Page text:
I am sure that the whole House will be interested to hear that remarkable revelation from the right hon. Gentleman. May I remind him that neither the Bill nor the White Paper makes any mention of the Government's intention to nationalise one or more of the main clearing banks? In view of the committee which the right hon. Gentleman is chairing outside the House tonight, will he say whether it is his view that the National Enterprise Board has powers to nationalise one of the banks?

As we say, that is another question. I invite the hon. Gentleman to consider very seriously whether a paper written in a party office and coming up to a party committee—a paper which it so happens I had not read until I saw a reference to it in The Times, a document of options—is legitimately to be taken as the subject of a supplementary question. The House will know full well that in our programme for Britain, which we published two years ago, the Labour Party indicated our preliminary thinking about the matter and said that further work would be done on it. The matter does not arise on the question the hon. Gentleman put, but all political parties properly undertake forward policy work and it would be a great pity if that work were not undertaken and the results put before political leaders for consideration.

Does my right hon. Friend agree that while the Industry Bill, the related White Papers and the paper he may publish, are all very important matters for proper discussion, all these things will come to naught if we ever repeat the disastrous experiment which ended up in Britain's being put on a three-day working week, for which we are still paying a very heavy bill? Conservative Members should concentrate on that and the damage they have caused this country when they try to anticipate any evils that this Government may do.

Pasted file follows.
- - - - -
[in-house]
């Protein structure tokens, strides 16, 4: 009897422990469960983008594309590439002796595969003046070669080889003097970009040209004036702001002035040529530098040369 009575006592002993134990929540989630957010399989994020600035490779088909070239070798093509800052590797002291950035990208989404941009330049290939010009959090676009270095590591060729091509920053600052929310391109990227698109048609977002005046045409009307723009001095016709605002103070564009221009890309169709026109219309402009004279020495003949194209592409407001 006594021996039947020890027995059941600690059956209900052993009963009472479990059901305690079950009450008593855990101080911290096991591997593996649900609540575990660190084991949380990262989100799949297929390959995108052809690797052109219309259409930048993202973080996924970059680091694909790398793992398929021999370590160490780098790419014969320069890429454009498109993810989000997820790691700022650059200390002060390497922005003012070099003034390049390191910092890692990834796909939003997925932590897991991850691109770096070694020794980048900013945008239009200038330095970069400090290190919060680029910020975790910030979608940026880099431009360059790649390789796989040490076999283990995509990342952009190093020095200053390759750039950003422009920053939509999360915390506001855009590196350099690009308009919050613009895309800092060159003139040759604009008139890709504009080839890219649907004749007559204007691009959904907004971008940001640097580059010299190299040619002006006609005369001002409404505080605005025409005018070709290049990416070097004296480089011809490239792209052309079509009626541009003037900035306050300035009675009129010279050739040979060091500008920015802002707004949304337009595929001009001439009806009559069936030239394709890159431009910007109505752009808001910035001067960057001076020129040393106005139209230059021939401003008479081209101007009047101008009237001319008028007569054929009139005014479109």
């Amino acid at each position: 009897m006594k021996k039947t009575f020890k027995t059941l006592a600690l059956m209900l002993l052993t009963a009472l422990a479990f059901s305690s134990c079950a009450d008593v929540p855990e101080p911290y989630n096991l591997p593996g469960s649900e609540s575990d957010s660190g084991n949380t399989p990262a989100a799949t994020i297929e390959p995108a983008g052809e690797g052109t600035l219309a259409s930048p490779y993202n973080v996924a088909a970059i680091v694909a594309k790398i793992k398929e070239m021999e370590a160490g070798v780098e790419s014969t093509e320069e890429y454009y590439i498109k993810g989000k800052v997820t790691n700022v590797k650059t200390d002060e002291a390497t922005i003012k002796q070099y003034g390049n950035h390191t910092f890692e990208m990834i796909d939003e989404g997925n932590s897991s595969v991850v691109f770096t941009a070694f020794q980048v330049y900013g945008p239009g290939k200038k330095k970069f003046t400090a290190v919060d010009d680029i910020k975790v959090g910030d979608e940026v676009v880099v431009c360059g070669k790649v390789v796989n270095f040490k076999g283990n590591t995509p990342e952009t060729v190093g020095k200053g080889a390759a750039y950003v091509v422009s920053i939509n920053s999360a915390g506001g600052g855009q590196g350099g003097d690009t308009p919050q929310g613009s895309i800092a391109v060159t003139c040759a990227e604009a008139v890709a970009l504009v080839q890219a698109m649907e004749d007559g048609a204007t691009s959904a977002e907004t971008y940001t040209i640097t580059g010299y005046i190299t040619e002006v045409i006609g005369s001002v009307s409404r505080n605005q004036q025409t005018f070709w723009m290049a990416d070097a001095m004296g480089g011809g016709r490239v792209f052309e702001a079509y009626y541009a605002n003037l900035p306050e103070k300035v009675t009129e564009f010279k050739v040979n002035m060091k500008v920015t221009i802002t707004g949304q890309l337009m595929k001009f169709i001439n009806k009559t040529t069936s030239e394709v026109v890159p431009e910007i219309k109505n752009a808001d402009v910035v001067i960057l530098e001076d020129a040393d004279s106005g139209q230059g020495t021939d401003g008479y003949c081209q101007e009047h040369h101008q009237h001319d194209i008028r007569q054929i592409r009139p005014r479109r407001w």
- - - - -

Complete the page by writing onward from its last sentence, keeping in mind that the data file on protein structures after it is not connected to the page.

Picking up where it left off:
The House knows that this country's manufacturing industry suffers from a period of decline that has gone on for some time. That decline is due partly to a lack of adequate investment and partly to a failure to make necessary reforms in industrial policy. Undoubtedly, the final few weeks of the siege economy we inherited from our predecessors made it worse.

Will the right hon. Gentleman answer the question put to him by my hon. Friend the Member for Canterbury (Mr. Crouch)? Do the Government intend to use the powers taken in the Industry Bill to nationalise a major bank? Do they intend to nationalise a major insurance company? If the powers exist—as it has been admitted in Committee they do—are we now to assume from the right hon. Gentleman that the Government have no intention of using them?

European Community (Industry Ministers)


asked the Secretary of State for Industry when he next expects to meet other Ministers for Industry within the EEC.


asked the Secretary of State for Industry what plans he has to meet his opposite numbers in the other EEC countries' Governments in the near future.

I hope to meet the Ministers with industrial responsibilities in all the Common Market countries as soon as possible.

What do the industry Ministers of the Eight think of the view of the Secretary of State that Britain's membership of the Community has cost us 500,000 jobs, and will cost us another 500,000? If the right hon. Gentleman still holds that view, how can he with any honour remain a member of this administration?

The hon. Gentleman may somewhat misunderstand the process of the referendum. The degradation and humiliation of members of the present Government who took the view that I took ends with the people's vote. It does not begin with it. The thing that was hardest to take was to be a member of the Community on the diktat of a Prime Minister of a previous Government without the assent of the British people.

I have already this morning telephoned Mr. Spinelli, the industrial Commissioner in Brussels. He has suggested that he comes to London on Thursday for talks—a suggestion which I greatly welcome. I have already made informal contacts with the TUC and the CBI, because many people in this country are anxious about unemployment and will expect a British Government, now put into the Community by the British people, to work for the safeguarding of employment prospects and their interests within the Community.